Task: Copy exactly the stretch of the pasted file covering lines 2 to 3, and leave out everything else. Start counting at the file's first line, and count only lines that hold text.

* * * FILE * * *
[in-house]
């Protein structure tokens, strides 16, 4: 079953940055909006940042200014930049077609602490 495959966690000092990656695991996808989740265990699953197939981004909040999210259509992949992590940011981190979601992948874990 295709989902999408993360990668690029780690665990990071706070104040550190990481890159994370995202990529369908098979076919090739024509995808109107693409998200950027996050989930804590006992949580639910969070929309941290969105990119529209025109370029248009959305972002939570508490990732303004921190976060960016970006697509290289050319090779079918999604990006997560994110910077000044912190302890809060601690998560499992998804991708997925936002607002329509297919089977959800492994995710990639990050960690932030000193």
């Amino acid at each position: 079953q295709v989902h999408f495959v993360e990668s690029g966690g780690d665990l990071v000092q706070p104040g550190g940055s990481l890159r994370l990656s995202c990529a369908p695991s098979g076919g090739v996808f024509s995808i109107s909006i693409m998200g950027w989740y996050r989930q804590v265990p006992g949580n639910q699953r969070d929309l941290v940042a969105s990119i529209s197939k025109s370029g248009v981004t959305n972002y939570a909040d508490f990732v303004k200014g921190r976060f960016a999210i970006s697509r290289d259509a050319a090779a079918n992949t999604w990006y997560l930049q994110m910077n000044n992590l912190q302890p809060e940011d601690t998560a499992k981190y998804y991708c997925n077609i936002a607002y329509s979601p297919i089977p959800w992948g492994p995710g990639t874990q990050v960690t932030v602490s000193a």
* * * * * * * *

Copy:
């Protein structure tokens, strides 16, 4: 079953940055909006940042200014930049077609602490 495959966690000092990656695991996808989740265990699953197939981004909040999210259509992949992590940011981190979601992948874990 295709989902999408993360990668690029780690665990990071706070104040550190990481890159994370995202990529369908098979076919090739024509995808109107693409998200950027996050989930804590006992949580639910969070929309941290969105990119529209025109370029248009959305972002939570508490990732303004921190976060960016970006697509290289050319090779079918999604990006997560994110910077000044912190302890809060601690998560499992998804991708997925936002607002329509297919089977959800492994995710990639990050960690932030000193």
């Amino acid at each position: 079953q295709v989902h999408f495959v993360e990668s690029g966690g780690d665990l990071v000092q706070p104040g550190g940055s990481l890159r994370l990656s995202c990529a369908p695991s098979g076919g090739v996808f024509s995808i109107s909006i693409m998200g950027w989740y996050r989930q804590v265990p006992g949580n639910q699953r969070d929309l941290v940042a969105s990119i529209s197939k025109s370029g248009v981004t959305n972002y939570a909040d508490f990732v303004k200014g921190r976060f960016a999210i970006s697509r290289d259509a050319a090779a079918n992949t999604w990006y997560l930049q994110m910077n000044n992590l912190q302890p809060e940011d601690t998560a499992k981190y998804y991708c997925n077609i936002a607002y329509s979601p297919i089977p959800w992948g492994p995710g990639t874990q990050v960690t932030v602490s000193a």